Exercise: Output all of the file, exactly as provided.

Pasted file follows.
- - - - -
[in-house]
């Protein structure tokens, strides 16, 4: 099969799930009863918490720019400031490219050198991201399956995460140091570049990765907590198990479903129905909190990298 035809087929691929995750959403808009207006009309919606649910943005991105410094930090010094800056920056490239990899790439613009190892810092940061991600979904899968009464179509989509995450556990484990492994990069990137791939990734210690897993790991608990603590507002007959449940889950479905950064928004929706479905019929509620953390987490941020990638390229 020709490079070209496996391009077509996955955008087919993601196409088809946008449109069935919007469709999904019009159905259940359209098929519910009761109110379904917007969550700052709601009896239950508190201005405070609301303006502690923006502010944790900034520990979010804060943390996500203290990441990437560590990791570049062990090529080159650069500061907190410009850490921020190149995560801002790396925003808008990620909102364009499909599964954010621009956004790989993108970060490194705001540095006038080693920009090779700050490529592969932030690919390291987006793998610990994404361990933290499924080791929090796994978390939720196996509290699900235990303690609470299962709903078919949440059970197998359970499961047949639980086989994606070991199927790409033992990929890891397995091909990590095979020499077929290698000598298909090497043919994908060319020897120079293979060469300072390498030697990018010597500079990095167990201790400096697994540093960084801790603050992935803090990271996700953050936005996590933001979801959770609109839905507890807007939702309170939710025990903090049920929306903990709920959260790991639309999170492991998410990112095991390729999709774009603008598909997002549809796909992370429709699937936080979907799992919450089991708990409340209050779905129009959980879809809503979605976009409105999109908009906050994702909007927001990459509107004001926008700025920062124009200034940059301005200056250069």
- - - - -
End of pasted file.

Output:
[in-house]
């Protein structure tokens, strides 16, 4: 099969799930009863918490720019400031490219050198991201399956995460140091570049990765907590198990479903129905909190990298 035809087929691929995750959403808009207006009309919606649910943005991105410094930090010094800056920056490239990899790439613009190892810092940061991600979904899968009464179509989509995450556990484990492994990069990137791939990734210690897993790991608990603590507002007959449940889950479905950064928004929706479905019929509620953390987490941020990638390229 020709490079070209496996391009077509996955955008087919993601196409088809946008449109069935919007469709999904019009159905259940359209098929519910009761109110379904917007969550700052709601009896239950508190201005405070609301303006502690923006502010944790900034520990979010804060943390996500203290990441990437560590990791570049062990090529080159650069500061907190410009850490921020190149995560801002790396925003808008990620909102364009499909599964954010621009956004790989993108970060490194705001540095006038080693920009090779700050490529592969932030690919390291987006793998610990994404361990933290499924080791929090796994978390939720196996509290699900235990303690609470299962709903078919949440059970197998359970499961047949639980086989994606070991199927790409033992990929890891397995091909990590095979020499077929290698000598298909090497043919994908060319020897120079293979060469300072390498030697990018010597500079990095167990201790400096697994540093960084801790603050992935803090990271996700953050936005996590933001979801959770609109839905507890807007939702309170939710025990903090049920929306903990709920959260790991639309999170492991998410990112095991390729999709774009603008598909997002549809796909992370429709699937936080979907799992919450089991708990409340209050779905129009959980879809809503979605976009409105999109908009906050994702909007927001990459509107004001926008700025920062124009200034940059301005200056250069």